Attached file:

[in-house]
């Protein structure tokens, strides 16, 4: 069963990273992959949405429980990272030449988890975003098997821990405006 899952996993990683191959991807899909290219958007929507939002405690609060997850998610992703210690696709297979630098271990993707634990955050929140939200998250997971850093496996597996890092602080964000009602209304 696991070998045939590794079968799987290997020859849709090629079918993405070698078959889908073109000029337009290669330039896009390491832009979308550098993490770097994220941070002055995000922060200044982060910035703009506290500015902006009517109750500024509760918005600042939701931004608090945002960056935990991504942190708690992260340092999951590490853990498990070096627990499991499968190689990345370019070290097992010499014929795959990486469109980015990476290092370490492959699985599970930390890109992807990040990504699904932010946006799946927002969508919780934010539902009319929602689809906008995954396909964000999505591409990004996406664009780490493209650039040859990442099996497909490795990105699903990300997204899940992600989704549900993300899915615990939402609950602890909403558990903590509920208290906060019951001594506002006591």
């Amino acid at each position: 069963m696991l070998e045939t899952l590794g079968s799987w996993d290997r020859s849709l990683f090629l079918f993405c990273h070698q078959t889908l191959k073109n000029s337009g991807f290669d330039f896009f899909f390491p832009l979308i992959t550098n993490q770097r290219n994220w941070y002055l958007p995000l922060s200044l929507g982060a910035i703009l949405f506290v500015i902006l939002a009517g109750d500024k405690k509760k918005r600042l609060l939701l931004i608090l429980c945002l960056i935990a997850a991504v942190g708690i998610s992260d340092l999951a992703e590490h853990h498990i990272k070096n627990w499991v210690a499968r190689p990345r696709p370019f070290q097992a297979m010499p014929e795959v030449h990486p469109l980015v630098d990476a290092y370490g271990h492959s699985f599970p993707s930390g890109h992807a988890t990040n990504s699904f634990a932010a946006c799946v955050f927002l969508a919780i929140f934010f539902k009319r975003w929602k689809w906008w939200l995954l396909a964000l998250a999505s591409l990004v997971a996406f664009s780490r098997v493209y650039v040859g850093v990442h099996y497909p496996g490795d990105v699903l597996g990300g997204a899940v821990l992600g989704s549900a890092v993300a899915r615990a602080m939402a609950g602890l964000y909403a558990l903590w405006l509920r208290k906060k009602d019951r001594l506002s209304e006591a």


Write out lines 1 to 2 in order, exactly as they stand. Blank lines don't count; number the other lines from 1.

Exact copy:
[in-house]
């Protein structure tokens, strides 16, 4: 069963990273992959949405429980990272030449988890975003098997821990405006 899952996993990683191959991807899909290219958007929507939002405690609060997850998610992703210690696709297979630098271990993707634990955050929140939200998250997971850093496996597996890092602080964000009602209304 696991070998045939590794079968799987290997020859849709090629079918993405070698078959889908073109000029337009290669330039896009390491832009979308550098993490770097994220941070002055995000922060200044982060910035703009506290500015902006009517109750500024509760918005600042939701931004608090945002960056935990991504942190708690992260340092999951590490853990498990070096627990499991499968190689990345370019070290097992010499014929795959990486469109980015990476290092370490492959699985599970930390890109992807990040990504699904932010946006799946927002969508919780934010539902009319929602689809906008995954396909964000999505591409990004996406664009780490493209650039040859990442099996497909490795990105699903990300997204899940992600989704549900993300899915615990939402609950602890909403558990903590509920208290906060019951001594506002006591």